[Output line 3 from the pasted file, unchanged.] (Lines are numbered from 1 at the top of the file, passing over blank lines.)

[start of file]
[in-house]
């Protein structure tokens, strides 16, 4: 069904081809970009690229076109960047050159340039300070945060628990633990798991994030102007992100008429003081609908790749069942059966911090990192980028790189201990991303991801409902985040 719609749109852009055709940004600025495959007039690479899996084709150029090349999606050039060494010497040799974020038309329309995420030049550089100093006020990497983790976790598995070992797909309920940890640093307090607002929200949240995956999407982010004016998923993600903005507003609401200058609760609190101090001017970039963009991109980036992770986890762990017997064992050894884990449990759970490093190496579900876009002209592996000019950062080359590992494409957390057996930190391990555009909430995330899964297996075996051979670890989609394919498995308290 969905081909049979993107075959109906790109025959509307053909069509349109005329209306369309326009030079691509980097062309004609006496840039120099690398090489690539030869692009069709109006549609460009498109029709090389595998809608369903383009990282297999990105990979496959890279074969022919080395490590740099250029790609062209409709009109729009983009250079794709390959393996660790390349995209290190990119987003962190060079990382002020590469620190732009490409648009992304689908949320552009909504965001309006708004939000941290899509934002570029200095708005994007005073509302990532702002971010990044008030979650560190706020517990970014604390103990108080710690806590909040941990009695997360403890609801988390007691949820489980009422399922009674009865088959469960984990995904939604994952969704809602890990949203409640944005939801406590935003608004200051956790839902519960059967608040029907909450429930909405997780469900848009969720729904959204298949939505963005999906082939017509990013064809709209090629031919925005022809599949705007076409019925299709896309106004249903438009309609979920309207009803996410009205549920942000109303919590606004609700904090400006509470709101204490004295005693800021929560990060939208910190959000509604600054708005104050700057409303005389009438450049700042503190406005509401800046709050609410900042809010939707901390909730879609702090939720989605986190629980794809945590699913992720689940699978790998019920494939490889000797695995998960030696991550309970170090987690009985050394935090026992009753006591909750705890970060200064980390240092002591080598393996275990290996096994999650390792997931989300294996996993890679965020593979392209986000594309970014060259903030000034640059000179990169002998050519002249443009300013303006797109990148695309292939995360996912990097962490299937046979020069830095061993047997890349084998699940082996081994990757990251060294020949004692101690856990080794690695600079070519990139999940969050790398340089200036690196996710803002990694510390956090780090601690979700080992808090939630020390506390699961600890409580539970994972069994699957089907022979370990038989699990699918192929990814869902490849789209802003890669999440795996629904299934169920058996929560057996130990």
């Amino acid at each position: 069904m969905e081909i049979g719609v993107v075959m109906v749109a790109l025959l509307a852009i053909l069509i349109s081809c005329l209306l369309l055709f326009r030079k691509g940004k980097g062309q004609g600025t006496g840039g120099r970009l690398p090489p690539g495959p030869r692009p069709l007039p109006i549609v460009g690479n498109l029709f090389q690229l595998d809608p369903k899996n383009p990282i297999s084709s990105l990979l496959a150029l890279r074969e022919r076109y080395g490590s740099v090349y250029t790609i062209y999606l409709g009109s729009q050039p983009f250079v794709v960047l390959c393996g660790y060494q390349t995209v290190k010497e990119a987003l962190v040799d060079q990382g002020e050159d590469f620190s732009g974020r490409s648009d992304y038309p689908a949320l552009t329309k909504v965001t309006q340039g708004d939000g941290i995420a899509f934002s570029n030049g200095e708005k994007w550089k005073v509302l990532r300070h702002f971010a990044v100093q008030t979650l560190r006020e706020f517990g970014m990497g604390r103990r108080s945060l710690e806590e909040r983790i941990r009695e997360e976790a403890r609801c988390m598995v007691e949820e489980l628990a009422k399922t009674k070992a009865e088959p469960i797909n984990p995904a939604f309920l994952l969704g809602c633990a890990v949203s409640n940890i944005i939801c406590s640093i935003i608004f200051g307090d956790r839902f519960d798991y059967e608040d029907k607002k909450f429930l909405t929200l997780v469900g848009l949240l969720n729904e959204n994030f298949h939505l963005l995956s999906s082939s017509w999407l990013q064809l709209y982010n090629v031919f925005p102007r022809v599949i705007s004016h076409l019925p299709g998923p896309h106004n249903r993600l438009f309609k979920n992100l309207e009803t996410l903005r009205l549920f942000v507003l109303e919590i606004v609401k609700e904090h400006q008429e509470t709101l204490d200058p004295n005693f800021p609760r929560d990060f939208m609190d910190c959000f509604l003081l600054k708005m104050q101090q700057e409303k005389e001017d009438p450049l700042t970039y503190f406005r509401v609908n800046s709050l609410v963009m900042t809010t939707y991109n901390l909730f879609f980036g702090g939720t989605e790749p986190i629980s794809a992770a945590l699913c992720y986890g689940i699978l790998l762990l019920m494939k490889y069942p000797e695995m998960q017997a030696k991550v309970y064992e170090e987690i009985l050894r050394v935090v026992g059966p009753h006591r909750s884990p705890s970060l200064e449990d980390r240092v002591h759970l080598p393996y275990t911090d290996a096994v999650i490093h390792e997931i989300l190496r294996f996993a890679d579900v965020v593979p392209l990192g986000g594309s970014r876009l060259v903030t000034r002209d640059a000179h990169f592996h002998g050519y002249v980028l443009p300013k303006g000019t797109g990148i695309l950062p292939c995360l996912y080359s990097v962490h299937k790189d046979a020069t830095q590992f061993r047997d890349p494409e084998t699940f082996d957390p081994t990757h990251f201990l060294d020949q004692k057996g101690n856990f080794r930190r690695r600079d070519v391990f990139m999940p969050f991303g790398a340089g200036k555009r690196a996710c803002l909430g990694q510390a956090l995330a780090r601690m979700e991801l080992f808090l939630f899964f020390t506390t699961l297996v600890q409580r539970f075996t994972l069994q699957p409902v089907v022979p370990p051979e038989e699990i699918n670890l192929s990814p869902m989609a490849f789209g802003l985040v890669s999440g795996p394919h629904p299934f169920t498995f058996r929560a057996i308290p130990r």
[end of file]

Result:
């Amino acid at each position: 069904m969905e081909i049979g719609v993107v075959m109906v749109a790109l025959l509307a852009i053909l069509i349109s081809c005329l209306l369309l055709f326009r030079k691509g940004k980097g062309q004609g600025t006496g840039g120099r970009l690398p090489p690539g495959p030869r692009p069709l007039p109006i549609v460009g690479n498109l029709f090389q690229l595998d809608p369903k899996n383009p990282i297999s084709s990105l990979l496959a150029l890279r074969e022919r076109y080395g490590s740099v090349y250029t790609i062209y999606l409709g009109s729009q050039p983009f250079v794709v960047l390959c393996g660790y060494q390349t995209v290190k010497e990119a987003l962190v040799d060079q990382g002020e050159d590469f620190s732009g974020r490409s648009d992304y038309p689908a949320l552009t329309k909504v965001t309006q340039g708004d939000g941290i995420a899509f934002s570029n030049g200095e708005k994007w550089k005073v509302l990532r300070h702002f971010a990044v100093q008030t979650l560190r006020e706020f517990g970014m990497g604390r103990r108080s945060l710690e806590e909040r983790i941990r009695e997360e976790a403890r609801c988390m598995v007691e949820e489980l628990a009422k399922t009674k070992a009865e088959p469960i797909n984990p995904a939604f309920l994952l969704g809602c633990a890990v949203s409640n940890i944005i939801c406590s640093i935003i608004f200051g307090d956790r839902f519960d798991y059967e608040d029907k607002k909450f429930l909405t929200l997780v469900g848009l949240l969720n729904e959204n994030f298949h939505l963005l995956s999906s082939s017509w999407l990013q064809l709209y982010n090629v031919f925005p102007r022809v599949i705007s004016h076409l019925p299709g998923p896309h106004n249903r993600l438009f309609k979920n992100l309207e009803t996410l903005r009205l549920f942000v507003l109303e919590i606004v609401k609700e904090h400006q008429e509470t709101l204490d200058p004295n005693f800021p609760r929560d990060f939208m609190d910190c959000f509604l003081l600054k708005m104050q101090q700057e409303k005389e001017d009438p450049l700042t970039y503190f406005r509401v609908n800046s709050l609410v963009m900042t809010t939707y991109n901390l909730f879609f980036g702090g939720t989605e790749p986190i629980s794809a992770a945590l699913c992720y986890g689940i699978l790998l762990l019920m494939k490889y069942p000797e695995m998960q017997a030696k991550v309970y064992e170090e987690i009985l050894r050394v935090v026992g059966p009753h006591r909750s884990p705890s970060l200064e449990d980390r240092v002591h759970l080598p393996y275990t911090d290996a096994v999650i490093h390792e997931i989300l190496r294996f996993a890679d579900v965020v593979p392209l990192g986000g594309s970014r876009l060259v903030t000034r002209d640059a000179h990169f592996h002998g050519y002249v980028l443009p300013k303006g000019t797109g990148i695309l950062p292939c995360l996912y080359s990097v962490h299937k790189d046979a020069t830095q590992f061993r047997d890349p494409e084998t699940f082996d957390p081994t990757h990251f201990l060294d020949q004692k057996g101690n856990f080794r930190r690695r600079d070519v391990f990139m999940p969050f991303g790398a340089g200036k555009r690196a996710c803002l909430g990694q510390a956090l995330a780090r601690m979700e991801l080992f808090l939630f899964f020390t506390t699961l297996v600890q409580r539970f075996t994972l069994q699957p409902v089907v022979p370990p051979e038989e699990i699918n670890l192929s990814p869902m989609a490849f789209g802003l985040v890669s999440g795996p394919h629904p299934f169920t498995f058996r929560a057996i308290p130990r």